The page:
The meaning and value of this past work ebbs and flows, too. Sometimes it’s helpful to forget about the archive — other times, to remember and learn from it.

Watching the weather

And just like that, it seems, fall is turning into winter. We’ve had our first snow, and a few days have had us breaking out our winter jackets. Leaves are gone on many of the trees.

This in between period — not quite fall, not quite winter — almost embodies reflection and anticipation.

There are days and moods and years when I dread the coming of winter in Minnesota. It requires plans or indoor destinations. You hunker down.

Winter won’t give you a pat on the back. He’s grouchy. But his tricks — the same ones that worked on snowbirds and southern California transplants — mask what he has to offer.

The march of the seasons puts distance between you and the frames of life that form good and bad memories. If nothing else, you gotta admire Winter and all the other guys for their dependability.


A tale of too many trophies

Whether they admit it or not, photographers deal in clichés.

They find themselves returning to oft-used subjects and ways of seeing.

Sometimes it’s laziness, or internal and external cobwebs, that force a retreat to one’s visual bread and butter.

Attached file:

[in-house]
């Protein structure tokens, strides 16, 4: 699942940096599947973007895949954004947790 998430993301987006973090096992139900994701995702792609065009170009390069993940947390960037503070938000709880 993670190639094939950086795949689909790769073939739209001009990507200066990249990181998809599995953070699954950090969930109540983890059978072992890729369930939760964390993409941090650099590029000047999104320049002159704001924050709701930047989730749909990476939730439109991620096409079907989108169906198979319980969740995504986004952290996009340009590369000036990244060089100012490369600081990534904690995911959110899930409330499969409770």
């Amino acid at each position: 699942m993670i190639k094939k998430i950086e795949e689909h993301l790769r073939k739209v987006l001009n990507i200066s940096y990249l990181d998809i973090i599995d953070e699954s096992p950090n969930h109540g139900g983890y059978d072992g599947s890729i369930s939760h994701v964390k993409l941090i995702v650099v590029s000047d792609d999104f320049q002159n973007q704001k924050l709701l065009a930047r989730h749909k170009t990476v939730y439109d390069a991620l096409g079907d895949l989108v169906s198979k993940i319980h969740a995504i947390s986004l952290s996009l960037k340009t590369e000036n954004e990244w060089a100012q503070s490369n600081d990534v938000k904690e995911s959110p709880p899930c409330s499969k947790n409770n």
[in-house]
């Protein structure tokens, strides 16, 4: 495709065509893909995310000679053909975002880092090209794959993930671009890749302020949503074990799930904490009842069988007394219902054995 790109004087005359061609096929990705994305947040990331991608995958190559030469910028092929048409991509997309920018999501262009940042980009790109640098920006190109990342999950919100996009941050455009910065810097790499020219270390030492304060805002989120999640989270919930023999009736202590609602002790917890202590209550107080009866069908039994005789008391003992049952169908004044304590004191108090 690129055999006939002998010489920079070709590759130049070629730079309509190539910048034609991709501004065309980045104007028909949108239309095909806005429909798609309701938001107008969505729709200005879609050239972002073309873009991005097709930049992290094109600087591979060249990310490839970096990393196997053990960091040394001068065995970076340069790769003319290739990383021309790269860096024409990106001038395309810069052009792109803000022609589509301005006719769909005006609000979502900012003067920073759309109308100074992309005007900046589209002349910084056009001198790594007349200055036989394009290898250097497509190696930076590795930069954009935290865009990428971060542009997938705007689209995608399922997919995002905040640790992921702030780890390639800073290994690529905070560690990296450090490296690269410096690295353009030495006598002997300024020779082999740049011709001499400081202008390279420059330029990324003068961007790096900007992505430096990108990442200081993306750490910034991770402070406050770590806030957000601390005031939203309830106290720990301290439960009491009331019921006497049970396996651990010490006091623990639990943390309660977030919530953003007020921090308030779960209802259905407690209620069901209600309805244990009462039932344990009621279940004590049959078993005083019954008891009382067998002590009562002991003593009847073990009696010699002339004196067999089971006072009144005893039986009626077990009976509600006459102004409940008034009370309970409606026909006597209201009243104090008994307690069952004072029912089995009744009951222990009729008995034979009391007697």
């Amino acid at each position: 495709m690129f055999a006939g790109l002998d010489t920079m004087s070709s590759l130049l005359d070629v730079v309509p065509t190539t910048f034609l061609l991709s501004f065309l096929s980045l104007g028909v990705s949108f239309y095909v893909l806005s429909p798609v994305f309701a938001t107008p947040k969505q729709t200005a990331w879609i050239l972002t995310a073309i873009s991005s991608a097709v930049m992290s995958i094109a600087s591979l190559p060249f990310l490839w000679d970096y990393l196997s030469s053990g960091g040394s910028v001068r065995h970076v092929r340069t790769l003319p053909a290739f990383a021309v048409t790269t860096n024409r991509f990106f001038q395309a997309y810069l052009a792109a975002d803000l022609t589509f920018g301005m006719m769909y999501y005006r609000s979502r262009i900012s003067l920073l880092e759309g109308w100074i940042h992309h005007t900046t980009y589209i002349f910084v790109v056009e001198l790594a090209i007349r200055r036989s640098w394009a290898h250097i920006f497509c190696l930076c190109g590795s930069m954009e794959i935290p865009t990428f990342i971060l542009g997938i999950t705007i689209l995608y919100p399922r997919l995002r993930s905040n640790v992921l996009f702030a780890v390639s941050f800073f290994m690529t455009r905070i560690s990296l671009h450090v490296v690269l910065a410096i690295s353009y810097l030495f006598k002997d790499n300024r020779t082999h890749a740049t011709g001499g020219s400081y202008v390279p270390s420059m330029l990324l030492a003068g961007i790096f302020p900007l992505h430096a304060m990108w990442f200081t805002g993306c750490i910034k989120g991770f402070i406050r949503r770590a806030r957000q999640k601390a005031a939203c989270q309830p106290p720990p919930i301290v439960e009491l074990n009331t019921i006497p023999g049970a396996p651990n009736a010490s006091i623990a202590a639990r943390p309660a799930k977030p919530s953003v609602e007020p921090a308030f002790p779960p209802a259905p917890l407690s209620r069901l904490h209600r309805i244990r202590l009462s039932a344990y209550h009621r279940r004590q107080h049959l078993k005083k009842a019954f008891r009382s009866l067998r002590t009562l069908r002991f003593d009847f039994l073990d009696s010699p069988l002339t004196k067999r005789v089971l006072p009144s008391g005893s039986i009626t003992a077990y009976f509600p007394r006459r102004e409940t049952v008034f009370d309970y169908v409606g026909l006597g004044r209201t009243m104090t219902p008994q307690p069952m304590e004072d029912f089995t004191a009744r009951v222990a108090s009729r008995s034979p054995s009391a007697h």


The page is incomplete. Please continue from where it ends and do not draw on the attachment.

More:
When I started messing around in photography, for example, it seems like all I photographed were American flags. The words and history this piece of fabric called to mind (freedom! pride!) were, at the time, perfectly adequate substitutes for a lack of engaging visual content.

So I couldn’t help but chuckle when I recently found myself aiming my camera at a set of trophies (top). It was a near duplicate of a photograph I had made years earlier (bottom).

While both photographs originated with good intentions — hoping to find interesting details outside of the obvious — I scold myself, once again, for placing vague adjectives above what actually sits in the frame.

A sense of scale

Toy horses sit on a shelf Saturday in an antique store in Yankton, S.D. (Veasey Conway/Daily Globe)

I just returned from a weekend trip to South Dakota. Camping with the parents.